GARDEN – “It’s beautiful, it’s wild, it has it’s own way of doing things and it’s a delightful place to live or was,” said Stuart Craig, Director of the Garden Peninsula Foundation.
They are one of the plaintiffs suing Heritage Sustainable Energy over the Upper Peninsula’s first wind farm in Garden. Also suing are 11 residents of Garden.
“We’ve surveyed the township and the vast majority, 80 some percent, are opposed to the wind towers period,” said Craig.
But CEO at Heritage says differently.
“Unless people who own the land are for it in a very broad sense, you can’t build a wind farm,” said Marty Lagina, CEO of Heritage. “I mean, if they won’t lease I don’t have any right to put a wind farm. The rights stem from the land owners.”
The suit was filed in federal court on January 16th and Heritage just received word of it.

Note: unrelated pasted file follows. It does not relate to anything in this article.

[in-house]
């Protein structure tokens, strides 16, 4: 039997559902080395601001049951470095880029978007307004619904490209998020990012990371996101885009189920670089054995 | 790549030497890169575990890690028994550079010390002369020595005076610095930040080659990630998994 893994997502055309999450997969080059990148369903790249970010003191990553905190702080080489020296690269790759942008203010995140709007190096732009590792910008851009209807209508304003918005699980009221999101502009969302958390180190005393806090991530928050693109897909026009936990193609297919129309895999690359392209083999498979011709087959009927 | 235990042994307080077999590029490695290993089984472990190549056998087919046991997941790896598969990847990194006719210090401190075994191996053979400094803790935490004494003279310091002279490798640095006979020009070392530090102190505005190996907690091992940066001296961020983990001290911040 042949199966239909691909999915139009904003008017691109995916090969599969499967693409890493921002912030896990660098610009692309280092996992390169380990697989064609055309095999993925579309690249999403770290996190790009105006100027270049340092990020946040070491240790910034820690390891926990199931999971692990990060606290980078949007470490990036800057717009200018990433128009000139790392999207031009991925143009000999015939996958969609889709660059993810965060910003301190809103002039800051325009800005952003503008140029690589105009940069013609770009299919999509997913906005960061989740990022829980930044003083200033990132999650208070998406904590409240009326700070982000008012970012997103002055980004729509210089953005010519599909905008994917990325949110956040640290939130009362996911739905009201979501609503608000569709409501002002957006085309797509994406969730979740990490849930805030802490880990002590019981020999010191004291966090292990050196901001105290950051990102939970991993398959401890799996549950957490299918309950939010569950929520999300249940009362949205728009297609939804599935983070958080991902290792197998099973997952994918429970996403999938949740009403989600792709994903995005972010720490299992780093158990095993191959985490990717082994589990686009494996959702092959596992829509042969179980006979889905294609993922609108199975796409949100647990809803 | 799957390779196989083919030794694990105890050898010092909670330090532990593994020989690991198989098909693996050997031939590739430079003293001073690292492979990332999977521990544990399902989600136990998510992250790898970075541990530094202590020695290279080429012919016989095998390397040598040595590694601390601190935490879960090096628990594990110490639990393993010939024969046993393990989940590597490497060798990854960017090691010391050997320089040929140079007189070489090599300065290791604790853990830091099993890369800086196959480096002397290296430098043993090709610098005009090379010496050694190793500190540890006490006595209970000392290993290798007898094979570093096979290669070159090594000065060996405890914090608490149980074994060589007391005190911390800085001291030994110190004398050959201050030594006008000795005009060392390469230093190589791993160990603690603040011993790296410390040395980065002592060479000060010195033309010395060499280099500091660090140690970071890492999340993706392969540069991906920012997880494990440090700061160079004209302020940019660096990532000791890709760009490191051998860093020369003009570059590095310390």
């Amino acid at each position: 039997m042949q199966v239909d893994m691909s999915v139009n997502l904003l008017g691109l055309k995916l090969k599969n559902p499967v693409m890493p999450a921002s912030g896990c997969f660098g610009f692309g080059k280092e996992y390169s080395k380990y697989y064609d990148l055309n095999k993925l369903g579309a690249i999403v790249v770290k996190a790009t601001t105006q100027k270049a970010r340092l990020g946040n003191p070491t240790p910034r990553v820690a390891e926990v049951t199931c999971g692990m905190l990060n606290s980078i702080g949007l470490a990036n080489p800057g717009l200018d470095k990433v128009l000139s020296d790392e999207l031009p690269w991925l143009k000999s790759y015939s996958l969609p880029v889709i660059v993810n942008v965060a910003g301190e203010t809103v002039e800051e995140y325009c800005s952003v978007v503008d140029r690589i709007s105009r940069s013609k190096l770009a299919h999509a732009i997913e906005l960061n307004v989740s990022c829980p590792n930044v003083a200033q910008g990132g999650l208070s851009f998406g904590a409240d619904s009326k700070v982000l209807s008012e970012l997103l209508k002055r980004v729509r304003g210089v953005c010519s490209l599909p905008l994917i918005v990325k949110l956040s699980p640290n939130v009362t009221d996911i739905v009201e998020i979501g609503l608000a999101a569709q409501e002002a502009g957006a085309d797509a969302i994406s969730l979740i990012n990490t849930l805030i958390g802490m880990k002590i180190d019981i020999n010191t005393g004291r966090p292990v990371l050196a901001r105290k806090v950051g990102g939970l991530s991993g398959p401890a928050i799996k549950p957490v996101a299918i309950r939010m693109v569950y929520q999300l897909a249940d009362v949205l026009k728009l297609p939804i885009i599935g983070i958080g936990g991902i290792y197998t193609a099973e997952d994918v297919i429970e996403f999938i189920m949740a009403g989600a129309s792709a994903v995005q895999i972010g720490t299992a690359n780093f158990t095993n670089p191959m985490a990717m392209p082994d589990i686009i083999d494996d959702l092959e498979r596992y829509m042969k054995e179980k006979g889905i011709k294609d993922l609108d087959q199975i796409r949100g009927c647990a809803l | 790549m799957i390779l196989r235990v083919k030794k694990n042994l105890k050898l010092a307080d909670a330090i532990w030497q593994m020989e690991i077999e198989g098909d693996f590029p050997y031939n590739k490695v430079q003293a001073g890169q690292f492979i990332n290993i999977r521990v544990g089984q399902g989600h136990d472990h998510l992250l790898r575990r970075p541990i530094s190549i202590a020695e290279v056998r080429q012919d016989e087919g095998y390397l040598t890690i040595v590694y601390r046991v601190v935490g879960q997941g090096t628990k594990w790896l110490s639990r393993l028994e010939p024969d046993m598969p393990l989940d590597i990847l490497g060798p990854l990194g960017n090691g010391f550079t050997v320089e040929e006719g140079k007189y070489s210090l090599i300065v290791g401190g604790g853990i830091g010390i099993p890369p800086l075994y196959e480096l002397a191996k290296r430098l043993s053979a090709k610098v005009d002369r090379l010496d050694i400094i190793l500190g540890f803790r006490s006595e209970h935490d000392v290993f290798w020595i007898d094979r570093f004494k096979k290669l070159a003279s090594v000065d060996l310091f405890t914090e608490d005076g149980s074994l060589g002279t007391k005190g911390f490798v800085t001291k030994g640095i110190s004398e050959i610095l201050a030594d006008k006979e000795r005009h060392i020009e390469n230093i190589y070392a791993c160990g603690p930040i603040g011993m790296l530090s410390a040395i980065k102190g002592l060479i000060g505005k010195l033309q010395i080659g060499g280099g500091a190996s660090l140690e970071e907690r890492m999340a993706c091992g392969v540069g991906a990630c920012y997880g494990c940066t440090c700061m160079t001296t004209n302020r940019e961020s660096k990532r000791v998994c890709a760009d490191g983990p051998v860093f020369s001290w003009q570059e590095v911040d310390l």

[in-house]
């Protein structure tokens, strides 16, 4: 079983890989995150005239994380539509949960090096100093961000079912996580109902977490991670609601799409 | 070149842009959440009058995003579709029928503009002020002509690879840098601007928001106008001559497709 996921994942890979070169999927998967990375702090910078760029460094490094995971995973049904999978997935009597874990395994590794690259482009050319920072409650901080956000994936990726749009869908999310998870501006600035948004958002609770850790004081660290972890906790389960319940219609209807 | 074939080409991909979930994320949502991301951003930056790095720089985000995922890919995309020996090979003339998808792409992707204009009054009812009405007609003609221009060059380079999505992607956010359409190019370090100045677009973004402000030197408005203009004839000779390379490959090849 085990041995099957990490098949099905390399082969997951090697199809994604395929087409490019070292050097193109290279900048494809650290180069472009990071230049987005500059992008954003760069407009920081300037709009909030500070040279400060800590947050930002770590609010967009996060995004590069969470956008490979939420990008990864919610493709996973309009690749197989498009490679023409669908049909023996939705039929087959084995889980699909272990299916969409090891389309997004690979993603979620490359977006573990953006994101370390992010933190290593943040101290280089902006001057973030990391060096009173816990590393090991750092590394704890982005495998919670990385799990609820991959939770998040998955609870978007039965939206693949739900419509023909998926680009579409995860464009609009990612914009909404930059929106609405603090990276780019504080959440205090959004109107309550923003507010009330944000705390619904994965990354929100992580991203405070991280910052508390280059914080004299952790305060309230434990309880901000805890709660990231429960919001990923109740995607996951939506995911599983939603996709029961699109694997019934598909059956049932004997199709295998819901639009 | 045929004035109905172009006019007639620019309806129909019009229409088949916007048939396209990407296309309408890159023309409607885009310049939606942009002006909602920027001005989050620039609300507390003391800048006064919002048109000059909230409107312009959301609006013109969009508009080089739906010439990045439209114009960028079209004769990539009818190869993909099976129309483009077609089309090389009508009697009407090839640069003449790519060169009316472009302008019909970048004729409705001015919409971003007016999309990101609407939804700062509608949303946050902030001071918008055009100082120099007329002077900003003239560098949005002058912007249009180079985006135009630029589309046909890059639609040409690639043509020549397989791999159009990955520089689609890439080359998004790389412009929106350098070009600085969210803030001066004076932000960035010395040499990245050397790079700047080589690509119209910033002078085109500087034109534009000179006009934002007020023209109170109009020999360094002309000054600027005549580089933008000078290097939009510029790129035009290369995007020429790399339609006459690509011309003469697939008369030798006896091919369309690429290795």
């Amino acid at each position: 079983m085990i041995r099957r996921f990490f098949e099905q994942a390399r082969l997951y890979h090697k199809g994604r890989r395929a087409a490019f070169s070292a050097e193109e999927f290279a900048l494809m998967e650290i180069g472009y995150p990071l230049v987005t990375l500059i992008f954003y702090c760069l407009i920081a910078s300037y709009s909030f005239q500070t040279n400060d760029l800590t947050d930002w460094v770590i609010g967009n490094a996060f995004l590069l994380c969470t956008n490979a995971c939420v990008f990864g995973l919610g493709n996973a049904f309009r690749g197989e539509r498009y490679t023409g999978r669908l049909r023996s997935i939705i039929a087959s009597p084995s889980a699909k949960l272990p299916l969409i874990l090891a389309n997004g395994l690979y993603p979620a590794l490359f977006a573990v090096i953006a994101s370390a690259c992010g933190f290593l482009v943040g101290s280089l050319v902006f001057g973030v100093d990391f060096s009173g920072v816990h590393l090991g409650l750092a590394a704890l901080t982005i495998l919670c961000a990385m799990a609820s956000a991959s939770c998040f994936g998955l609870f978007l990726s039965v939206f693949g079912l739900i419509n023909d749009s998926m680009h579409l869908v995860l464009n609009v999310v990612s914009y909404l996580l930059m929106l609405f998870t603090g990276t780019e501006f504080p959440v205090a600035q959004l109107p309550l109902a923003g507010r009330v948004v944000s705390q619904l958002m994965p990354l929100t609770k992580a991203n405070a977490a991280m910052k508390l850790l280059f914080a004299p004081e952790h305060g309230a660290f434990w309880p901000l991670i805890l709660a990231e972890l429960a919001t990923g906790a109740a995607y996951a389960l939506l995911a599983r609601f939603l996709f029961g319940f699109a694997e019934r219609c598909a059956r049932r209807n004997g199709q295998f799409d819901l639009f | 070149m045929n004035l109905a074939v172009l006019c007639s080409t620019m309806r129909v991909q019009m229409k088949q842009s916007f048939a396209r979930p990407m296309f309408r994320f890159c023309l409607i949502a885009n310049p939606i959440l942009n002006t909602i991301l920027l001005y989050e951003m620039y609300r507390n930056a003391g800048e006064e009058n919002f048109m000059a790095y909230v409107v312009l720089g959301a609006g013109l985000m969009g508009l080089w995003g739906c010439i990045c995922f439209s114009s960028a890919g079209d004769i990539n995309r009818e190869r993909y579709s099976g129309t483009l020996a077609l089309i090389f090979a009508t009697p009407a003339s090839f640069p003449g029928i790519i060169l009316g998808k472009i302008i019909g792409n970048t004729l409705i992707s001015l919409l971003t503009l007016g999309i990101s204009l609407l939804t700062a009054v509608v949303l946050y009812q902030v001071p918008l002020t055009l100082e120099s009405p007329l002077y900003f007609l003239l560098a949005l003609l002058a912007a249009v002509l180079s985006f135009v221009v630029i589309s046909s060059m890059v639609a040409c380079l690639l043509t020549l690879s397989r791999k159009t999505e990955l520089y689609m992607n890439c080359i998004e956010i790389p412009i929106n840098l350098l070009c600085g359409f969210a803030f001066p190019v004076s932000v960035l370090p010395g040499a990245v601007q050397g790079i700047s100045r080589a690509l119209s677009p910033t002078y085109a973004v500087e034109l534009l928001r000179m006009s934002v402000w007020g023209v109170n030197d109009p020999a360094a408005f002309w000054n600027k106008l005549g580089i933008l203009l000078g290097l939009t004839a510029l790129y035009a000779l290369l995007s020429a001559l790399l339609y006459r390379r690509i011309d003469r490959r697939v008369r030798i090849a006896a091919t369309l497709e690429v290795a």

“So we’ve only had that for one day, and I’ve sent that to my attorneys,” said Lagina. “There are lots of allegations in there, and so we don’t have a formal response to that yet.”
Citizens of Garden are suing for the endangered species the turbines affect, the health and safety issues regarding their residents, and for declining property value. Those who live near the windmill say the flicker creates problems, the windmills are loud, and affect their sleep.
“The end goal is to preserve the peninsula and the health and safety of the citizens and the animals,” said Craig. “We’re opposed to killing birds and bats.”
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